Stop! Do You Grab The Media's Attention? Read these tips to get the most out of your PR efforts.
Have all your attempts to grab the media's attentionproduced less-than-stellar results? The problem could be themessenger. Here are a few key ways to grab-and keep-mediaattention:
1. Understand what news is. More than anything else,learning what information makes a great news story will determineyour success in generating media coverage. News stories typicallymust adhere to the following guidelines: be timely; have arelationship to the target audience; have significance or aconsequence associated with it; feature a prominent person orentity; involve an element of conflict, action or drama or have adistinct human interest angle.
2. Identify your newsworthy activity or message.Newsworthy items include new products or services; a new locationor building; staff members, clients or accounts new to yourbusiness; special events you're hosting; employee volunteerachievements; a company anniversary; a free informational seminaror a human-interest feature that highlights an employee orcustomer.
3. Develop a plan. Outline the steps you expect to taketo attract media coverage. Use a calendar and plot out the times ofthe year that have the most opportunities for you to capitalize onmedia exposure. Also consult the editorial calendars of the presssources you'll be using. Some have lead times as long as sixmonths so you'll need to pitch your article ideas early.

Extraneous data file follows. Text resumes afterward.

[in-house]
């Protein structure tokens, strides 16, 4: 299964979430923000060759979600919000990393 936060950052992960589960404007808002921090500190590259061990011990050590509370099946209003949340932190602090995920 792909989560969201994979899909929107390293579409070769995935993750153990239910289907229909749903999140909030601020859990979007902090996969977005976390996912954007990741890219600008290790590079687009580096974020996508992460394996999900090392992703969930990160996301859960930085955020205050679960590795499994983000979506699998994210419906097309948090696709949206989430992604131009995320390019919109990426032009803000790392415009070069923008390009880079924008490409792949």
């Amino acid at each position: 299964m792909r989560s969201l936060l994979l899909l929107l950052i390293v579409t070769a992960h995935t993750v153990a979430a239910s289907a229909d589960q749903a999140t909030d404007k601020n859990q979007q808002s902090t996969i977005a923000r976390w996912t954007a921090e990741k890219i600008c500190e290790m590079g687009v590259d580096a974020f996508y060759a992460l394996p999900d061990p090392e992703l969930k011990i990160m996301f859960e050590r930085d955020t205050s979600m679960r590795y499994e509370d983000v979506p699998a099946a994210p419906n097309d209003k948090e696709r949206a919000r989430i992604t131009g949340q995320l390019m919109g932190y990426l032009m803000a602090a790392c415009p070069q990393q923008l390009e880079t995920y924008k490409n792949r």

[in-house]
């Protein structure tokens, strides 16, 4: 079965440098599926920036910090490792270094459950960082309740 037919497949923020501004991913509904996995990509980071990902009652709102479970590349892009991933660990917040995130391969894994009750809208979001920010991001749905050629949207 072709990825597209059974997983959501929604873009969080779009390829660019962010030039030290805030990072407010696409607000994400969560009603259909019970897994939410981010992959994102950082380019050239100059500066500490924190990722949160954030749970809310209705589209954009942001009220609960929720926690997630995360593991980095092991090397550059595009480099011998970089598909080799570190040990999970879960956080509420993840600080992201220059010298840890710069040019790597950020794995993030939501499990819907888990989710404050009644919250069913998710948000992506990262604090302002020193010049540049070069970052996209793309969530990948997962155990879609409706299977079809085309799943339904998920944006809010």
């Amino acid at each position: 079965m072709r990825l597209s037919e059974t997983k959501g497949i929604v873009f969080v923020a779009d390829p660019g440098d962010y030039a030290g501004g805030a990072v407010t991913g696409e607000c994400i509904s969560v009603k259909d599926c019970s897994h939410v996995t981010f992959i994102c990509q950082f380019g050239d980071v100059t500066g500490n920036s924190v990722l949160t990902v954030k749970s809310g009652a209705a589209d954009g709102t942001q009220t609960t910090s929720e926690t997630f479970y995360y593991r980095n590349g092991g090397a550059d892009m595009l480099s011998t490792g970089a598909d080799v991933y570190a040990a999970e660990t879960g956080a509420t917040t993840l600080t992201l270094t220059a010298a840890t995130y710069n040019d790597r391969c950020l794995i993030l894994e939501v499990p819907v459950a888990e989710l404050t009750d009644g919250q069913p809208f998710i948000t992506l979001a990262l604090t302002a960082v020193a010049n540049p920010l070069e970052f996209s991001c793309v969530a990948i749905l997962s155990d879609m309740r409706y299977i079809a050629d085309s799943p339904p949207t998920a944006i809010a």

4. Come up with a media list. Once your press release iswritten, you need to know who you should send it to. Start withlocal papers, publications and magazines. Spend some timeresearching the publications' different sections ordepartments. Which ones seem best suited to your business?Don't overlook radio and television when doing your homework.Know the special news segments for each local newscast, and getfamiliar with local radio stations' formats. Finally, make sureyour contact list is up to date and accurate. Confirm the names,addresses, phone numbers and titles of the reporters you'recontacting.
5. Get started, and then follow up. It's easier tostart locally and work your way nationally. Begin with local clubnewsletters, community newspapers, and radio and television newsdepartments. The learning curve is more forgiving when you makeyour mistakes on a local level rather than with a major newspaper.Regardless of the media organization, however, always follow up.Reporters are more likely to cover a story if they've hadpersonal contact with the source. Start this follow-up processthree to four days after you send the press release, and payattention to which reporters and which releases generate aresponse. Keep in contact with your targeted journalists andreporters because you never know when they'll need you as aresource or as the subject of a feature article.